It’s been so difficult to go to bat for Waterparks pretty much since the beginning. Breaking out with their Cluster EP earmarked them as a weird, interesting little pop-rock band that could do a lot more with their hefty cross-breeding of electronics than so many of their peers, as shown by their debut full-length Double Dare, but that album also received something of a lashing for what felt like such a blatant condensation of alt-pop tones and tropes that could be seen as the easiest way to cultivate an audience. There’s definitely some truth in that as well, but on the whole it doesn’t feel all that fair, partly because Waterparks are far more intelligent songwriters than so many give them credit for, and partly because if they were looking to simply take an easy, direct route to stardom, Entertainment would’ve been a far more memorable follow-up than it was, rather than becoming more and more forgettable with basically every passing day. And for as much as the listening public has soured on Waterparks for what can come across as more or less a vehicle for clout-chasing obnoxiousness (which, again, isn’t entirely unjustified), there’s more to them than that, regardless of how much the band themselves seemingly want to feed the fire of attrition against them. Why else would they give their new album a title like Fandom, and seemingly choose its pre-release singles as some of the least rock-leaning tracks of their career thus far?
But at the same time, for an album designed as a broadside against their own fame and industry politics that have afflicted them thus far, it’s hard to go into Fandom with the mindset that, had Waterparks not cultivated the persona they currently have, the results might be a fair bit different. When you get Awsten Knight flaunting an online image of himself that’s gone so far past a parody of stan culture it’s basically embracing it at this stage, and then having an album that deliberately wants to buck against what that’s set up for the band, there’s a disconnect that can feel awkward to dive into, even if there’s a wryness and wit with which Waterparks have often been good at honing in the past. Add to that what can only be presumed as the desire to twist former expectations with their most varied and scattershot material to date, and it’s hard to see what Fandom wants to accomplish beyond its own screeds laid out on the very surface. It’s personal and biting, sure, but it’s not hitting the heights of what Waterparks themselves have achieved in this vein before, and when it’s as uneven as this, that can feel really disappointing.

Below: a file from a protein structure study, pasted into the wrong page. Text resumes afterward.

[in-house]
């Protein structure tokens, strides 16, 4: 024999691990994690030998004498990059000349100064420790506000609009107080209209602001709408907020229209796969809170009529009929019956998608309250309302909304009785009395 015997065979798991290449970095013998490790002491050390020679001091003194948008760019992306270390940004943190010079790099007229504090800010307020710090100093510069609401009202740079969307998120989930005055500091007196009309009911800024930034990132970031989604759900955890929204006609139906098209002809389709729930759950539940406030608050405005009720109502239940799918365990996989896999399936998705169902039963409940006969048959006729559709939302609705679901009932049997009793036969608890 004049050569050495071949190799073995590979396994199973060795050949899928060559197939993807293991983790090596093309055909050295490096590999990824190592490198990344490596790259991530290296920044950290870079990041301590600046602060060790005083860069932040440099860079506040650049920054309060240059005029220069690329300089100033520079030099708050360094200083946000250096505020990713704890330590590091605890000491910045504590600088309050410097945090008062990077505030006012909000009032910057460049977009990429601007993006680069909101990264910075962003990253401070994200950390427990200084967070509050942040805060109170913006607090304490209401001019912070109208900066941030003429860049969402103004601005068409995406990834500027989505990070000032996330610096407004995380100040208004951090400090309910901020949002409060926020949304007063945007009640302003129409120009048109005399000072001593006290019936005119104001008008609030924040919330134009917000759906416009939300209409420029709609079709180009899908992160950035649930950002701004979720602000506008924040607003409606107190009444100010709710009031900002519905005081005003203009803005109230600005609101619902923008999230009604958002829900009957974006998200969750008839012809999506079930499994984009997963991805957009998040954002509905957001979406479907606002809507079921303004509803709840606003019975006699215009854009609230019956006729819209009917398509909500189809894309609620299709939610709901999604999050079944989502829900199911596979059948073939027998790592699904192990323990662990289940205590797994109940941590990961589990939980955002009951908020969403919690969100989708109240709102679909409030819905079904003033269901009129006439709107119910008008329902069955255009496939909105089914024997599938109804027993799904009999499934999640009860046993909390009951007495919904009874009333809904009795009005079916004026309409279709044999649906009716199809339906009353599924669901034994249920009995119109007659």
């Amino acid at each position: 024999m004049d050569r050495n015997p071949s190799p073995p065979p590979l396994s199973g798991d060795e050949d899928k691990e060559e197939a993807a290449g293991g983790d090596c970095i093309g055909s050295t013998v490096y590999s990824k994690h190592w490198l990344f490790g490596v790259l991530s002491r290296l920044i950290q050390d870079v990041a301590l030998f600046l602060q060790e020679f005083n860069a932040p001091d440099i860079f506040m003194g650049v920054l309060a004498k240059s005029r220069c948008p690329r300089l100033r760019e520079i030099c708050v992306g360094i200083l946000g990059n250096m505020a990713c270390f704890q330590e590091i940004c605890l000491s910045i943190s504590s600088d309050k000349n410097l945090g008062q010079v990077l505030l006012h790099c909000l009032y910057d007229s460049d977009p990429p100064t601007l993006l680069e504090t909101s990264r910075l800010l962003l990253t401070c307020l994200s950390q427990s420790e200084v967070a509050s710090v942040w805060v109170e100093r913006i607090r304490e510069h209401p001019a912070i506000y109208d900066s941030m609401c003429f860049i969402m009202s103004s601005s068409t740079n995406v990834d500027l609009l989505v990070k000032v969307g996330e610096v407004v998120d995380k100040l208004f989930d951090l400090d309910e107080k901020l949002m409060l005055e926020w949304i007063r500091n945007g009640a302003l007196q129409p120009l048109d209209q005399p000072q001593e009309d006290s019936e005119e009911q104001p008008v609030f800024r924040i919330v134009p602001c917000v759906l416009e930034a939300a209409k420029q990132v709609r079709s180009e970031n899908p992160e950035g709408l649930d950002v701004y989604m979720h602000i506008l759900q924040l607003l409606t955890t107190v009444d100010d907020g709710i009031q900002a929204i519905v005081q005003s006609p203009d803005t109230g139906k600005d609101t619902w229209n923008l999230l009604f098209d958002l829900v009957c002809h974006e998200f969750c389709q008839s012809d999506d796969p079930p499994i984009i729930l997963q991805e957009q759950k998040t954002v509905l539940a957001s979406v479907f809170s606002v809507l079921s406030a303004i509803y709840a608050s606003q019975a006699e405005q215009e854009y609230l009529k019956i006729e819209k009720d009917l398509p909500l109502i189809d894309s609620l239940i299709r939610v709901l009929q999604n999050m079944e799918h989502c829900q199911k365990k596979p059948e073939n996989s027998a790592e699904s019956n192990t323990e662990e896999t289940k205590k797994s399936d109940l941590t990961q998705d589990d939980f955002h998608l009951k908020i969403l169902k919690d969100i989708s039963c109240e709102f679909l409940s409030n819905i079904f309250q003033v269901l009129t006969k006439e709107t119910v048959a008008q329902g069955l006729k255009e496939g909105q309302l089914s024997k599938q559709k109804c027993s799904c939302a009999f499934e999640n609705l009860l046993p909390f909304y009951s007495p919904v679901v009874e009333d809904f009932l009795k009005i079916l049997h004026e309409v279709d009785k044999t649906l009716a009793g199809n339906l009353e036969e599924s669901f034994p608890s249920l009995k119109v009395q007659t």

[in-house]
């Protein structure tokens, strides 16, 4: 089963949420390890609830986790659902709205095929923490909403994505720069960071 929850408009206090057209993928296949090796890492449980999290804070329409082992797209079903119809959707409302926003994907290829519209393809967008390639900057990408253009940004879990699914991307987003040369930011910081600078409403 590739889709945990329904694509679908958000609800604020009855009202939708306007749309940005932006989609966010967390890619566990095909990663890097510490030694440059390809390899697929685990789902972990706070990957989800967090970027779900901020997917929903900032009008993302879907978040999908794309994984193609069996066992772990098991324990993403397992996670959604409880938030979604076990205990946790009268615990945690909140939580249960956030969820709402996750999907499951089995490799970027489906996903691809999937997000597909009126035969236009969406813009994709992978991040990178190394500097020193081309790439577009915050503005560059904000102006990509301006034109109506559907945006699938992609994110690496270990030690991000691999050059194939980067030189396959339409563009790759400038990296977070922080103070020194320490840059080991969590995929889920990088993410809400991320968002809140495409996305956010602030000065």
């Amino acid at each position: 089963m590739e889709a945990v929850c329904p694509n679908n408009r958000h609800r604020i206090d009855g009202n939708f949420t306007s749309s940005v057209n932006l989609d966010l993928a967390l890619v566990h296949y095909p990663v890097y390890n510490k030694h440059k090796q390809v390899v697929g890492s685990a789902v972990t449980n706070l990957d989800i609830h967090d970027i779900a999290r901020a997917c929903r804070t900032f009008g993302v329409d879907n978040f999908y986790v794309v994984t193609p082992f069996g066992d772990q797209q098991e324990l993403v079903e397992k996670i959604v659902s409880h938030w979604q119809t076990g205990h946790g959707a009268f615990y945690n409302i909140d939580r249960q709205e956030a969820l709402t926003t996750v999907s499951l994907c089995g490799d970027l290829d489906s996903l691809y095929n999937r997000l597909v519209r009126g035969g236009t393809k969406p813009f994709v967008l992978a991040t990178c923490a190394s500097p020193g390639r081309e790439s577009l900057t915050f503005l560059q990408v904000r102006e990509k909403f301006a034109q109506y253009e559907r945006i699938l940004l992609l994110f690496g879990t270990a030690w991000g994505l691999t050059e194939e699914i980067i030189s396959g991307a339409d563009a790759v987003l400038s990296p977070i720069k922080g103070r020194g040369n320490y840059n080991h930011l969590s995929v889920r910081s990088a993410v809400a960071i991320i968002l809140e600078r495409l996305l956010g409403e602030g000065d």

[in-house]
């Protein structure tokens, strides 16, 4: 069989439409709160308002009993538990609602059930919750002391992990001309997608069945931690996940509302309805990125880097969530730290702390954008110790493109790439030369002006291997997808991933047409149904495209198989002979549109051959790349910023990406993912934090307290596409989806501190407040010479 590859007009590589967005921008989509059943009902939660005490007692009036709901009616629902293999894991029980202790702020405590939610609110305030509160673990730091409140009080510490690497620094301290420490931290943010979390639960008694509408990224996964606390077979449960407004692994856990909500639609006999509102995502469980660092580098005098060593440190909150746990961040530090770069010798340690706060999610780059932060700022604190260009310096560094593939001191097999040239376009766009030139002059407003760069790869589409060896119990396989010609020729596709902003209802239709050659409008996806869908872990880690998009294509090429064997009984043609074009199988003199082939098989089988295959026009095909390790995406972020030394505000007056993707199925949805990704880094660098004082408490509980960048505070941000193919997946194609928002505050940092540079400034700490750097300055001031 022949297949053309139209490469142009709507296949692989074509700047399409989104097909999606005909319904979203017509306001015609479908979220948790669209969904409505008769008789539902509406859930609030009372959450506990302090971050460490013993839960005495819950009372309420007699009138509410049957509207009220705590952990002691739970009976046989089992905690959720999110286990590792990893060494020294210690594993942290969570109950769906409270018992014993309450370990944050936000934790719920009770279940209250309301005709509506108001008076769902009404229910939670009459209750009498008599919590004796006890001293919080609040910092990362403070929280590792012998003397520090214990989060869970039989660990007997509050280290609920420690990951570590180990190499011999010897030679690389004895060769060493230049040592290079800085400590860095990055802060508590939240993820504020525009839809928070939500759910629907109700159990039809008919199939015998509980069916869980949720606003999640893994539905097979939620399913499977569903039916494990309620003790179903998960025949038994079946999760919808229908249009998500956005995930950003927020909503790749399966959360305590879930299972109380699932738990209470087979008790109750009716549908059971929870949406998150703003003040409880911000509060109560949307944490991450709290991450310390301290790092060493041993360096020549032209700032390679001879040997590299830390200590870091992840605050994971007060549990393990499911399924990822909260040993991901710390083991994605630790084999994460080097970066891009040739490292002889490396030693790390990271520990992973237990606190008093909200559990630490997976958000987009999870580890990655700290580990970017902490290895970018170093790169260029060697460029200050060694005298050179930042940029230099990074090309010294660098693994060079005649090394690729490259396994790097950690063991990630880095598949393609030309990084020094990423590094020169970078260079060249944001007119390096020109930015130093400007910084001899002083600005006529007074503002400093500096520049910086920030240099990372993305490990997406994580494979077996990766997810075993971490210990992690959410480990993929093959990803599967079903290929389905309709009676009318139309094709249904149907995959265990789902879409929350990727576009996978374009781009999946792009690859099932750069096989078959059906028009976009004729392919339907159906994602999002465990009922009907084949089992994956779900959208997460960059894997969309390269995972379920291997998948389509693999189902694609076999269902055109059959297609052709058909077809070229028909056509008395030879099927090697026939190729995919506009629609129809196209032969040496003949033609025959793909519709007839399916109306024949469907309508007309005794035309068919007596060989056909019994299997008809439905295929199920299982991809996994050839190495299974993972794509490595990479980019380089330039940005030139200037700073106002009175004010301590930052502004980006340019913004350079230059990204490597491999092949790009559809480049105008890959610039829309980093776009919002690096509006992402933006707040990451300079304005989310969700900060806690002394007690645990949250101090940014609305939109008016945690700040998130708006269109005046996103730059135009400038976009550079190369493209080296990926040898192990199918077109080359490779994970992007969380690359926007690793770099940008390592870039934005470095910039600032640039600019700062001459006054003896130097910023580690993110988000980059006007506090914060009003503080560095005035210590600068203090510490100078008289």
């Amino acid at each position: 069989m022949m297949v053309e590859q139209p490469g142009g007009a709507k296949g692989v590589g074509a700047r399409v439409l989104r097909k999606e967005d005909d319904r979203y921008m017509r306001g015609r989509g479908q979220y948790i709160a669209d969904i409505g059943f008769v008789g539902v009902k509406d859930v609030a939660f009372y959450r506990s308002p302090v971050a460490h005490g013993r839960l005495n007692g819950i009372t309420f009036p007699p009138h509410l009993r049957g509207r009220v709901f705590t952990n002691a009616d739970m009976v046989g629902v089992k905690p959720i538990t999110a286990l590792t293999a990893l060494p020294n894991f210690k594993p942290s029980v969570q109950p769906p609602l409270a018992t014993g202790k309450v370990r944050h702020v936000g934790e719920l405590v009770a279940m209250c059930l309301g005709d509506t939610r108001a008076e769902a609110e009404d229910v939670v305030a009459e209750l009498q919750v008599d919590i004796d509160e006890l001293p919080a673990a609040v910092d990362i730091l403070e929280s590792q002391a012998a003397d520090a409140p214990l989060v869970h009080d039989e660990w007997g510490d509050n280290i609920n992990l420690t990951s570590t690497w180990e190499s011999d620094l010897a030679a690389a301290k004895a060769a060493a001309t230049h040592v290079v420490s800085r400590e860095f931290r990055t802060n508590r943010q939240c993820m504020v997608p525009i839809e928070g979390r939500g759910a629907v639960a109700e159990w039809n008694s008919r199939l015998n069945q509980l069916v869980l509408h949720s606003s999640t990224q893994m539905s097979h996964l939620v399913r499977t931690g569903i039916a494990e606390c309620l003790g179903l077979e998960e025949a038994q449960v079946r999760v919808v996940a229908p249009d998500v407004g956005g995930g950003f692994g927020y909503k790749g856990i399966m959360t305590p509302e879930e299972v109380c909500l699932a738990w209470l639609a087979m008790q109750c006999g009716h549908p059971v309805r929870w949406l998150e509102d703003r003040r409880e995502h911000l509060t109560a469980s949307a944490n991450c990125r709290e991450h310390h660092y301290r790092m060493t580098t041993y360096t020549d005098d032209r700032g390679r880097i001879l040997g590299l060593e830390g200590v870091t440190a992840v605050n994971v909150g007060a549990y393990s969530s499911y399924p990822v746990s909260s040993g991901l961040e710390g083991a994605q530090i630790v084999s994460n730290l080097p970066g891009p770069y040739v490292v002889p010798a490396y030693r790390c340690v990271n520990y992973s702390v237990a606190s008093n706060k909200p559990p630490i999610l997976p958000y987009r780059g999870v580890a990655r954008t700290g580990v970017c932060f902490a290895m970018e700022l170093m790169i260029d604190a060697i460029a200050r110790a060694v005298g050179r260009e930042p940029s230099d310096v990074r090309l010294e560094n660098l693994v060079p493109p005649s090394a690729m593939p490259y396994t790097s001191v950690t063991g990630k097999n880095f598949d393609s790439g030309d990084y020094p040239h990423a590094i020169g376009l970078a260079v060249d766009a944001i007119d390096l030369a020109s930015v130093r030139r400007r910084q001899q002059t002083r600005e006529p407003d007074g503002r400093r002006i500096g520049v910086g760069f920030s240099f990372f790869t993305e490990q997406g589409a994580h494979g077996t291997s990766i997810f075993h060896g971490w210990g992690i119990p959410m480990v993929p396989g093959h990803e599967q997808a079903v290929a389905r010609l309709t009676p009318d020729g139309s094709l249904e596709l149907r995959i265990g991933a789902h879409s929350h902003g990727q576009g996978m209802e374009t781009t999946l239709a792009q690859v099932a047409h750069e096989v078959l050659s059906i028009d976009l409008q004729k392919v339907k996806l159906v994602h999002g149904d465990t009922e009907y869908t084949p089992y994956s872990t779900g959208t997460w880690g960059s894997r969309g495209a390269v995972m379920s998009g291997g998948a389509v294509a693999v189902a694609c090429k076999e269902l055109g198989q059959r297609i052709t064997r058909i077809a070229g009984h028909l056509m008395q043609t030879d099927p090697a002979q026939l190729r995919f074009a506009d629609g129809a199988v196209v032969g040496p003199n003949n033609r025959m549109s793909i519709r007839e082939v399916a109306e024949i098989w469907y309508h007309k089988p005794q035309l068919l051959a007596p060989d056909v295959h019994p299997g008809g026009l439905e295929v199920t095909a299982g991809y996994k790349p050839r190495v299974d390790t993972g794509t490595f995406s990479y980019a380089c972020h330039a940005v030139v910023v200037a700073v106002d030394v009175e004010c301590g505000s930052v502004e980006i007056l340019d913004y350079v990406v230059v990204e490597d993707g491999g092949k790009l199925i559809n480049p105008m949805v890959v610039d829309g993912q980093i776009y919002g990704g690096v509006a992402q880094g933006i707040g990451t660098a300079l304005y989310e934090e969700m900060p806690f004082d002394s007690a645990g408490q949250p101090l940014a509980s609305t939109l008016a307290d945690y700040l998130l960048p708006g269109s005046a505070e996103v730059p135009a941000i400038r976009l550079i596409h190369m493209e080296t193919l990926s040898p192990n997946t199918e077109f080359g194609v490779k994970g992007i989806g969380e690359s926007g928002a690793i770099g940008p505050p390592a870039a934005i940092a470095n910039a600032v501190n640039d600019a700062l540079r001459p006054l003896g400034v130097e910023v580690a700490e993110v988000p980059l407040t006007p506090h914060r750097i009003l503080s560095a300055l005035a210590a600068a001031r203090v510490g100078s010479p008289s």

That comes with the acknowledgment that the central idea on Fandom isn’t a bad one in itself; the expectations of fame mixed with the residual pressure of dealing with a former label that screwed them over has clearly taken its toll on Knight, and presenting this as effectively his flagellation of an unsustainable, unfair industry is something that has mileage to it. Tracks like Watch What Happens Next and I Miss Having Sex But At Least I Don’t Wanna Die Anymore present the life of an artist as one where the expectations to cater to what fans want can basically deny an artist of any personal desires in their own life; Telephone feels as though it comes from the perspective of overzealous, over-enthusiastic fans trying to rip down personal and private boundaries as much as they can; and Turbulent, War Crimes and numerous others come as knocks towards both the industry at large and the former label still trying to make something of them even though it’s facilitating an increasingly unhealthy environment. There’s definitely material there to work with, and to their credit, Waterparks are able to hit their targets with enough vigour when most necessary, like on Watch What Happens Next and War Crimes. And yet, there’s the niggling feeling that Fandom’s sentiment can feel rather perfunctory, especially when they aren’t delivered with all that much nuance, or with the shadow of an image that the band themselves aren’t totally absolved from blame for looming over them. It can feel as though they’re running in circles a lot of the time, framing their label drama as a breaking relationship but peppering it with similar details time and time again in a way that feels as though they’re trying to squeeze the absolute most out of this topic over the course of a relatively short album, regardless of how little actually comes from it. It’s not exactly petty, per se, particularly when the malignant source of the drama is so deeply rooted, but it feels as though Waterparks don’t have a lot to say on the matter either, and when that materialises as songs that have surface-level depth but aren’t all that engaging on the whole, it makes for an album that can feel shallower than it rightfully should.